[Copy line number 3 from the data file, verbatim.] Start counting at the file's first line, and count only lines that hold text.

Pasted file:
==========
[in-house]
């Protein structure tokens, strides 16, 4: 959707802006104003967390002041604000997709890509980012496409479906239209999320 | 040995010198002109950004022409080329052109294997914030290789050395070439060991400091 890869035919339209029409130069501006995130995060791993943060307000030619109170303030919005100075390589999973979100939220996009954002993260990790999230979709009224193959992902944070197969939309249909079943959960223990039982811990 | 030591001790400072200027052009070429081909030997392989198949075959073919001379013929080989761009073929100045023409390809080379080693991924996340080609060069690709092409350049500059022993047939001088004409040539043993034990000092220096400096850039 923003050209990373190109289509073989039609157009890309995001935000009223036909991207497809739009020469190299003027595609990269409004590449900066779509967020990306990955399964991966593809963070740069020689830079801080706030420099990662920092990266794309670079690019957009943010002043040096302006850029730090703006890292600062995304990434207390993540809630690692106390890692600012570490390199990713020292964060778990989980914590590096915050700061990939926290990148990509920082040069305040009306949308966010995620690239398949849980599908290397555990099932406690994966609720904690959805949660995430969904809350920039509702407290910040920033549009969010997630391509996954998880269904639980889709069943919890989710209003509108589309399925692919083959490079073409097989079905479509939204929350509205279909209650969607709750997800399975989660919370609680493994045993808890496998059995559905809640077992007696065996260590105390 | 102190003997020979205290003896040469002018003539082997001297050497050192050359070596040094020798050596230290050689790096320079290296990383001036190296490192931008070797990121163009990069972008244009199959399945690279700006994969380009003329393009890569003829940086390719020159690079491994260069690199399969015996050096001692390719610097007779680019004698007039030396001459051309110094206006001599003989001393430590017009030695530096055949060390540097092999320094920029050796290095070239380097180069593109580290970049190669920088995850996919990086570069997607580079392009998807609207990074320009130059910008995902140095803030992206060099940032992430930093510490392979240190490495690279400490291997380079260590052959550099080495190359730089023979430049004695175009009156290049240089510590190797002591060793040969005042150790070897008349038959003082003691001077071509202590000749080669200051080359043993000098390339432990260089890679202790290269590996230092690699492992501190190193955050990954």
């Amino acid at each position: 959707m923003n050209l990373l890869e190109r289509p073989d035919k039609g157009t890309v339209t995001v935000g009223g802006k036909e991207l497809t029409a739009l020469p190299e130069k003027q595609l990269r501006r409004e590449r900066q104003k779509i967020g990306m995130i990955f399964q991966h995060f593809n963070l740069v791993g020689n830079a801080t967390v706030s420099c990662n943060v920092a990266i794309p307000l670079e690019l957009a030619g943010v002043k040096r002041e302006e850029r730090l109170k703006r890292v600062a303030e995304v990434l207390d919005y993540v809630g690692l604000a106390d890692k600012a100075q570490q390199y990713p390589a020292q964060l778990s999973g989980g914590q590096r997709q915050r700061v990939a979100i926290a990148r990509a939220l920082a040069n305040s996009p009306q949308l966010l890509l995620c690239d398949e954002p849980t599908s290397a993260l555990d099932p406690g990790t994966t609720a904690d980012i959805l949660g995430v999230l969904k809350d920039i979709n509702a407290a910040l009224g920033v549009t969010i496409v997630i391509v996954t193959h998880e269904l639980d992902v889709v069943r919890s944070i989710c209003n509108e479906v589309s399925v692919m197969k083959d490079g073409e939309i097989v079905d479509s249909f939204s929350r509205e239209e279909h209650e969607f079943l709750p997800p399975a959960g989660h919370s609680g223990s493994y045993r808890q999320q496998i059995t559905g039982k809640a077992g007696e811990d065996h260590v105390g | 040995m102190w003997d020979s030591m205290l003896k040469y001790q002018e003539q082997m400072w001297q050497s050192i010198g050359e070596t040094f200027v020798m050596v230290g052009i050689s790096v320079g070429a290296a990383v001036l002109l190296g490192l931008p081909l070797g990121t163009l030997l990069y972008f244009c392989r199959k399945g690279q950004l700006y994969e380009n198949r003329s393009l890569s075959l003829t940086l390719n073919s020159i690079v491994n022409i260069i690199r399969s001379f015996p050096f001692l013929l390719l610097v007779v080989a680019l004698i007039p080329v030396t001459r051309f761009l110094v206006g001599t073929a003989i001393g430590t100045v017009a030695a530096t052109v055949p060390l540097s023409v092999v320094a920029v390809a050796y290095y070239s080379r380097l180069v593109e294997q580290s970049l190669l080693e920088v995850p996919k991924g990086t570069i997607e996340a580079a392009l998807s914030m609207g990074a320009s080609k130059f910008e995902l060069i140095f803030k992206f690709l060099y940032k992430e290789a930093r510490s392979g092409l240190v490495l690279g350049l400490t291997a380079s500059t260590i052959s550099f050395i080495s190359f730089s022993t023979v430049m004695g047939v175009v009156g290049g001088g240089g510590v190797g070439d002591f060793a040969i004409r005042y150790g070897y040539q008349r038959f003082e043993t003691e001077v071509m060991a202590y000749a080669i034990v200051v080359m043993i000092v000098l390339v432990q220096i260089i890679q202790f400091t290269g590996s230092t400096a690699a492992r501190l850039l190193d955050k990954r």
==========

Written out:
């Amino acid at each position: 959707m923003n050209l990373l890869e190109r289509p073989d035919k039609g157009t890309v339209t995001v935000g009223g802006k036909e991207l497809t029409a739009l020469p190299e130069k003027q595609l990269r501006r409004e590449r900066q104003k779509i967020g990306m995130i990955f399964q991966h995060f593809n963070l740069v791993g020689n830079a801080t967390v706030s420099c990662n943060v920092a990266i794309p307000l670079e690019l957009a030619g943010v002043k040096r002041e302006e850029r730090l109170k703006r890292v600062a303030e995304v990434l207390d919005y993540v809630g690692l604000a106390d890692k600012a100075q570490q390199y990713p390589a020292q964060l778990s999973g989980g914590q590096r997709q915050r700061v990939a979100i926290a990148r990509a939220l920082a040069n305040s996009p009306q949308l966010l890509l995620c690239d398949e954002p849980t599908s290397a993260l555990d099932p406690g990790t994966t609720a904690d980012i959805l949660g995430v999230l969904k809350d920039i979709n509702a407290a910040l009224g920033v549009t969010i496409v997630i391509v996954t193959h998880e269904l639980d992902v889709v069943r919890s944070i989710c209003n509108e479906v589309s399925v692919m197969k083959d490079g073409e939309i097989v079905d479509s249909f939204s929350r509205e239209e279909h209650e969607f079943l709750p997800p399975a959960g989660h919370s609680g223990s493994y045993r808890q999320q496998i059995t559905g039982k809640a077992g007696e811990d065996h260590v105390g | 040995m102190w003997d020979s030591m205290l003896k040469y001790q002018e003539q082997m400072w001297q050497s050192i010198g050359e070596t040094f200027v020798m050596v230290g052009i050689s790096v320079g070429a290296a990383v001036l002109l190296g490192l931008p081909l070797g990121t163009l030997l990069y972008f244009c392989r199959k399945g690279q950004l700006y994969e380009n198949r003329s393009l890569s075959l003829t940086l390719n073919s020159i690079v491994n022409i260069i690199r399969s001379f015996p050096f001692l013929l390719l610097v007779v080989a680019l004698i007039p080329v030396t001459r051309f761009l110094v206006g001599t073929a003989i001393g430590t100045v017009a030695a530096t052109v055949p060390l540097s023409v092999v320094a920029v390809a050796y290095y070239s080379r380097l180069v593109e294997q580290s970049l190669l080693e920088v995850p996919k991924g990086t570069i997607e996340a580079a392009l998807s914030m609207g990074a320009s080609k130059f910008e995902l060069i140095f803030k992206f690709l060099y940032k992430e290789a930093r510490s392979g092409l240190v490495l690279g350049l400490t291997a380079s500059t260590i052959s550099f050395i080495s190359f730089s022993t023979v430049m004695g047939v175009v009156g290049g001088g240089g510590v190797g070439d002591f060793a040969i004409r005042y150790g070897y040539q008349r038959f003082e043993t003691e001077v071509m060991a202590y000749a080669i034990v200051v080359m043993i000092v000098l390339v432990q220096i260089i890679q202790f400091t290269g590996s230092t400096a690699a492992r501190l850039l190193d955050k990954r």